When we speak these words we need to determine their meaning. There are times when we say, “I am depressed” when referring to a bad day. In this condition we quickly move beyond the emotional valley and on to better thoughts. However, the challenging usage is when the words come from deep in our soul. They are a call for help. They are the cry of a broken heart. They represent more than a discouraging emotion. They affect our emotions and physical well-being.
Depending on which statistics you study, around 70-80% of pastors admit struggling with depression at some point in their ministry. My guess is that 50% of pastors have taken an anti-depressant to cope with depression at some point in their career.
As you read this, you may have one of these responses. Some of you may say, “Amen, I needed to hear this. This is where I am walking.” Some of you may say, “Been there and done that.” And some of you may say, “Pastors should not get depressed.” This third group consists of people who cause everyone else to be depressed. LOL!
The things I share about depression grew from personal observation more than professional verification. In the coming weeks you will hear from a professional counselor and a friend who struggled with depression. Hopefully, the three perspectives will be of help to you.
Consider these thoughts, from my perspective. First, there is nothing sinful or wrong with people who struggle with depression. Some Christians are like the religious people, in John 9, who assumed the blind man was born blind because of sin. Depression is not an evidence of sin in a person’s life. God does not randomly punish people with depression.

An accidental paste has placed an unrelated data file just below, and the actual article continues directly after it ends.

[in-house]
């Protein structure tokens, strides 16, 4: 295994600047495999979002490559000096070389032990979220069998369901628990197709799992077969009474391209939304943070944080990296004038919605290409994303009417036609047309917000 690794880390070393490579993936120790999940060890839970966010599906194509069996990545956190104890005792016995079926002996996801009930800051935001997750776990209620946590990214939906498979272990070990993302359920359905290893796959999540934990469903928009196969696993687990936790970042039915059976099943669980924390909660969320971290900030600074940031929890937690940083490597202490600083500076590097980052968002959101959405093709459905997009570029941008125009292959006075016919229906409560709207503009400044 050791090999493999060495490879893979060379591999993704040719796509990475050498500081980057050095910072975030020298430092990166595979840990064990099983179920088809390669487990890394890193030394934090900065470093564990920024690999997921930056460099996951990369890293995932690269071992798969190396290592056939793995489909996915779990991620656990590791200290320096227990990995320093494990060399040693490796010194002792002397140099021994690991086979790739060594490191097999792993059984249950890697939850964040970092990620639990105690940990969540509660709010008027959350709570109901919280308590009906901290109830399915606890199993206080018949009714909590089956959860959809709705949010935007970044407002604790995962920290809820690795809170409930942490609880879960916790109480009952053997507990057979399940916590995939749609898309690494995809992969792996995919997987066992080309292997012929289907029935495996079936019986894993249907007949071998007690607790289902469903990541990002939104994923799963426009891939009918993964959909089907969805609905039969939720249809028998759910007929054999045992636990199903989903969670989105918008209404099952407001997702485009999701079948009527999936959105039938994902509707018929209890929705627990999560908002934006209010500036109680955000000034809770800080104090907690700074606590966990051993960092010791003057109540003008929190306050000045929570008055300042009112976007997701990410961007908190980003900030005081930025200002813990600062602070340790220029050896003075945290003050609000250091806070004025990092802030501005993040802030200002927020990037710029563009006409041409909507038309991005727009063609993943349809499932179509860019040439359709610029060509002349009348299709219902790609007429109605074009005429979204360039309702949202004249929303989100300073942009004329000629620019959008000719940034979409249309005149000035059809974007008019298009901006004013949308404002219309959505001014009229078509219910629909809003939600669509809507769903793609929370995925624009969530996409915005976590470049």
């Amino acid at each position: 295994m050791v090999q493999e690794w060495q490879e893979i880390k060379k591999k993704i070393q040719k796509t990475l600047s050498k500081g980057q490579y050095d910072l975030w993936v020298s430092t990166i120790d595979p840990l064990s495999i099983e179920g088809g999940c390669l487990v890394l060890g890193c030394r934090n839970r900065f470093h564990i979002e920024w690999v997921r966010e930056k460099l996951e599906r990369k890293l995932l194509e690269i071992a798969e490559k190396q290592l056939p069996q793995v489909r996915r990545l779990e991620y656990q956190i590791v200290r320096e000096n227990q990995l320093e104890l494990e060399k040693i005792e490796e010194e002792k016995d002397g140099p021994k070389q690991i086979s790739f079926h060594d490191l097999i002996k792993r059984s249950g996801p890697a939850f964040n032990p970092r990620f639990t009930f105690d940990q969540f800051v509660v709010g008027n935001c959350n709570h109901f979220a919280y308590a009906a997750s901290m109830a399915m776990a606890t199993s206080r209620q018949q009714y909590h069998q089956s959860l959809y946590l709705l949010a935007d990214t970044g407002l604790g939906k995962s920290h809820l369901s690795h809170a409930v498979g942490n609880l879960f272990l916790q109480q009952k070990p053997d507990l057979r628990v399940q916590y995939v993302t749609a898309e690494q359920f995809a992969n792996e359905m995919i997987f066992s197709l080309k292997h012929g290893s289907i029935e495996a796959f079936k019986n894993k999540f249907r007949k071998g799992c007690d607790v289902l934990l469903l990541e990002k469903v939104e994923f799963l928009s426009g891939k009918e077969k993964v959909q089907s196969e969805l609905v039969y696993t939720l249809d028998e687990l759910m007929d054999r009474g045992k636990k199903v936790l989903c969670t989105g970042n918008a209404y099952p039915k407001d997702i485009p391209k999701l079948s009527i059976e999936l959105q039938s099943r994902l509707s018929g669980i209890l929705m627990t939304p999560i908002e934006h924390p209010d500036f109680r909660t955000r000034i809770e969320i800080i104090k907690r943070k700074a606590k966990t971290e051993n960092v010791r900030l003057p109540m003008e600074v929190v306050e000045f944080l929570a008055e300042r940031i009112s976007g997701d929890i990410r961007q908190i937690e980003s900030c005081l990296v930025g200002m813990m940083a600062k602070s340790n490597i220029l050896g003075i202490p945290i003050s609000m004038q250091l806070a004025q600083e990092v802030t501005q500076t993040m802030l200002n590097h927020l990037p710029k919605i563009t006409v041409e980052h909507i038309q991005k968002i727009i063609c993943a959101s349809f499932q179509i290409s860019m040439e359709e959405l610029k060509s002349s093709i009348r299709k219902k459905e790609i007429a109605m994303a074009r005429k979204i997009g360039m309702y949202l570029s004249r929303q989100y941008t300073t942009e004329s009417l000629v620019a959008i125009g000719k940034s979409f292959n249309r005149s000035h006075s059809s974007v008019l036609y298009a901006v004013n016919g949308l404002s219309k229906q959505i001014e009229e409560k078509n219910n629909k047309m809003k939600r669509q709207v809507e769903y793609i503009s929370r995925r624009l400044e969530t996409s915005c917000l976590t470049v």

Second, there is nothing wrong if a person has to take medication for depression. Taking medication for depression is no different from taking medication for the flu, a heart condition, or high blood pressure.
A doctor once explained to me that anti-depressants help restore the broken transmitters that fray during stressful times. He said, “Many times after the crisis is over a person can do away with the medication.” The medication is a temporary source of relief while a person walks through a difficult time.
Third, do not judge until you have been there. Most people, struggling with depression, do not like themselves. They do not like the pit they find themselves in. You may never know when you will be in that same pit.
The person struggling with depression cannot explain how they got there. This is an enemy they did not see coming. I can assure you, the person struggling with depression never imagined himself or herself in this condition.
When you evaluate your attitude about depression, turn to the Bible. Elijah prayed that God would kill him (I Kings 19:4). Job struggled with deep darkness (Job 3:3-4). David saw himself in many pits of despair (Psalms). Paul said he despaired of life (II Cor. 1:8).
Depression is not the great dis-qualifier. It is a bump in the road. God has better things in store for those who suffer.